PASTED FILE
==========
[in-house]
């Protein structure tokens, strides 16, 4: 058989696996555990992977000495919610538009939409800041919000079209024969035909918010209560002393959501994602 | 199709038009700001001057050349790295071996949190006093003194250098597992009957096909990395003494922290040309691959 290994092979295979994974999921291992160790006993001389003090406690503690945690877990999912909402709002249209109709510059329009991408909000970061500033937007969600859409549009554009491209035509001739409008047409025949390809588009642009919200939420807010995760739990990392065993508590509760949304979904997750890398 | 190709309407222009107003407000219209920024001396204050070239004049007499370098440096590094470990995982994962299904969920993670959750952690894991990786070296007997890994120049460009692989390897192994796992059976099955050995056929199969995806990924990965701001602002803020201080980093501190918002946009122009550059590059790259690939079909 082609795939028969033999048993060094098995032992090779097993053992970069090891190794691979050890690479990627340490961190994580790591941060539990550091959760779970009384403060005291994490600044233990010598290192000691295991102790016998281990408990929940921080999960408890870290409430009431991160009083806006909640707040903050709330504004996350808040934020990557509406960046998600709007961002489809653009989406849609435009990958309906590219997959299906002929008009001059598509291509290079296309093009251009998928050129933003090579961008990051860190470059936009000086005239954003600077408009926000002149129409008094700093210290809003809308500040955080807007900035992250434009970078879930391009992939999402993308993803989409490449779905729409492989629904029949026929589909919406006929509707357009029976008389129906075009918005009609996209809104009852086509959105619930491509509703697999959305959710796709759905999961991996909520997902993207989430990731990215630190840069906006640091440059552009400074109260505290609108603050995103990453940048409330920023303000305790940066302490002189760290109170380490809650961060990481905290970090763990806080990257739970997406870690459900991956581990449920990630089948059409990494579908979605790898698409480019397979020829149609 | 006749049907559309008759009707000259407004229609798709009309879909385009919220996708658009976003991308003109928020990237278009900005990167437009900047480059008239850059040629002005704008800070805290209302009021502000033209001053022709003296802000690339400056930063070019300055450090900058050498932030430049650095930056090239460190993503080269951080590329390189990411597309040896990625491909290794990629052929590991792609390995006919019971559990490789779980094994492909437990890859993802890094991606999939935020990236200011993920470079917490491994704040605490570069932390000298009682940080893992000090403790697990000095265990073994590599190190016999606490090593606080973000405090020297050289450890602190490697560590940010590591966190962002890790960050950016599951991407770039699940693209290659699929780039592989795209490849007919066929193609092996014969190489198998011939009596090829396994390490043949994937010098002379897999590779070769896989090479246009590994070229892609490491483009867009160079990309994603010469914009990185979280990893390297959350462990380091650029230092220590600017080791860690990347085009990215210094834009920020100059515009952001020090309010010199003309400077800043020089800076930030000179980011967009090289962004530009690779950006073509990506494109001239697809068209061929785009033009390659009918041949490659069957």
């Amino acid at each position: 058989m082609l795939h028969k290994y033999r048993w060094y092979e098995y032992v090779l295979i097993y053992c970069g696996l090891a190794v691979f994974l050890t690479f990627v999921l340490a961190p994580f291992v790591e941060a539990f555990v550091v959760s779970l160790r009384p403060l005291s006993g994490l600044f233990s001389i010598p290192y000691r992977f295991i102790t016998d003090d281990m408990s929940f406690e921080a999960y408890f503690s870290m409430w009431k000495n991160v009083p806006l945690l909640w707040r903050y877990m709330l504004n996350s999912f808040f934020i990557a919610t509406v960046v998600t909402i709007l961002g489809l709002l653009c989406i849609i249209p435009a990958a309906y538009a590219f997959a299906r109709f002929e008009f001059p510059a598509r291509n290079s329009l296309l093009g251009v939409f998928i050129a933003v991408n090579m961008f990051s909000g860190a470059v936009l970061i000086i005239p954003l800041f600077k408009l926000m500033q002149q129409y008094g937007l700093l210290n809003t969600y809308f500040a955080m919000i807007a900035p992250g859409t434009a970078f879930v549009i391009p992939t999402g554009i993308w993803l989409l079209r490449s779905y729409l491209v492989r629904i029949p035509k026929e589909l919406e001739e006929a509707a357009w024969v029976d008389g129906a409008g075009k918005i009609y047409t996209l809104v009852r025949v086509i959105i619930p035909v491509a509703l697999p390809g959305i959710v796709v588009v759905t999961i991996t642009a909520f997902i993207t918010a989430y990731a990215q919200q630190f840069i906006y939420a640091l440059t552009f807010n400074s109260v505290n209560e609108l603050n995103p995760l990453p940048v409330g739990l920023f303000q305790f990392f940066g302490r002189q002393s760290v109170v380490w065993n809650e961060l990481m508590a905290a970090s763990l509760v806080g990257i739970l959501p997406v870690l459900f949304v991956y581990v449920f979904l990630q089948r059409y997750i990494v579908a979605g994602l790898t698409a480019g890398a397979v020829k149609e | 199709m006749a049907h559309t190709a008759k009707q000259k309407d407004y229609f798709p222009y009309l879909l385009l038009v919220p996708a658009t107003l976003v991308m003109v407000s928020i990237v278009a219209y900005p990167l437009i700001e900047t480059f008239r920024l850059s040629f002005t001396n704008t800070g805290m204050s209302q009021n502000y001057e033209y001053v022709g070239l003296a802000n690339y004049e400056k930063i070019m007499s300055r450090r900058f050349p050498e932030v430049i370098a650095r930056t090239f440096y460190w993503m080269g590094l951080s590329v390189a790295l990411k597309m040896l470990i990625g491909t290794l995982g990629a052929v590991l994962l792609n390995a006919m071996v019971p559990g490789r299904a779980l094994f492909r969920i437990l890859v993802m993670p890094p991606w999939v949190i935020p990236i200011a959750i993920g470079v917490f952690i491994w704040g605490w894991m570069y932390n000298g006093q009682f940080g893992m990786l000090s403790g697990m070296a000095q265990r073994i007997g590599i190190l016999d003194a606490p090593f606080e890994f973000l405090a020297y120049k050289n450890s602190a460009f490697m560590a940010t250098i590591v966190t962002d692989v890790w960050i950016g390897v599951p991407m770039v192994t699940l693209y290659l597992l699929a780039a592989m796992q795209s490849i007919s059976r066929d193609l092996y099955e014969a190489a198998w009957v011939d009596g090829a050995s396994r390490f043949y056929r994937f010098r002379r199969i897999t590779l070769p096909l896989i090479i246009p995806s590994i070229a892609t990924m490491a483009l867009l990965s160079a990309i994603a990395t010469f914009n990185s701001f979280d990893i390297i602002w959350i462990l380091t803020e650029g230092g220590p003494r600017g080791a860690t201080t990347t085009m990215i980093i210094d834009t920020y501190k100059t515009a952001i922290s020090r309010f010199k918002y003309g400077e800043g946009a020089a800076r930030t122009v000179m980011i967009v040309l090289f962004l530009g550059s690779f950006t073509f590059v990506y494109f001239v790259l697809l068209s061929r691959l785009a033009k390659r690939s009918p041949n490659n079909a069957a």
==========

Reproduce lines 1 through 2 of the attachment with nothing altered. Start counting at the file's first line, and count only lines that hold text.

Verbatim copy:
[in-house]
């Protein structure tokens, strides 16, 4: 058989696996555990992977000495919610538009939409800041919000079209024969035909918010209560002393959501994602 | 199709038009700001001057050349790295071996949190006093003194250098597992009957096909990395003494922290040309691959 290994092979295979994974999921291992160790006993001389003090406690503690945690877990999912909402709002249209109709510059329009991408909000970061500033937007969600859409549009554009491209035509001739409008047409025949390809588009642009919200939420807010995760739990990392065993508590509760949304979904997750890398 | 190709309407222009107003407000219209920024001396204050070239004049007499370098440096590094470990995982994962299904969920993670959750952690894991990786070296007997890994120049460009692989390897192994796992059976099955050995056929199969995806990924990965701001602002803020201080980093501190918002946009122009550059590059790259690939079909 082609795939028969033999048993060094098995032992090779097993053992970069090891190794691979050890690479990627340490961190994580790591941060539990550091959760779970009384403060005291994490600044233990010598290192000691295991102790016998281990408990929940921080999960408890870290409430009431991160009083806006909640707040903050709330504004996350808040934020990557509406960046998600709007961002489809653009989406849609435009990958309906590219997959299906002929008009001059598509291509290079296309093009251009998928050129933003090579961008990051860190470059936009000086005239954003600077408009926000002149129409008094700093210290809003809308500040955080807007900035992250434009970078879930391009992939999402993308993803989409490449779905729409492989629904029949026929589909919406006929509707357009029976008389129906075009918005009609996209809104009852086509959105619930491509509703697999959305959710796709759905999961991996909520997902993207989430990731990215630190840069906006640091440059552009400074109260505290609108603050995103990453940048409330920023303000305790940066302490002189760290109170380490809650961060990481905290970090763990806080990257739970997406870690459900991956581990449920990630089948059409990494579908979605790898698409480019397979020829149609 | 006749049907559309008759009707000259407004229609798709009309879909385009919220996708658009976003991308003109928020990237278009900005990167437009900047480059008239850059040629002005704008800070805290209302009021502000033209001053022709003296802000690339400056930063070019300055450090900058050498932030430049650095930056090239460190993503080269951080590329390189990411597309040896990625491909290794990629052929590991792609390995006919019971559990490789779980094994492909437990890859993802890094991606999939935020990236200011993920470079917490491994704040605490570069932390000298009682940080893992000090403790697990000095265990073994590599190190016999606490090593606080973000405090020297050289450890602190490697560590940010590591966190962002890790960050950016599951991407770039699940693209290659699929780039592989795209490849007919066929193609092996014969190489198998011939009596090829396994390490043949994937010098002379897999590779070769896989090479246009590994070229892609490491483009867009160079990309994603010469914009990185979280990893390297959350462990380091650029230092220590600017080791860690990347085009990215210094834009920020100059515009952001020090309010010199003309400077800043020089800076930030000179980011967009090289962004530009690779950006073509990506494109001239697809068209061929785009033009390659009918041949490659069957």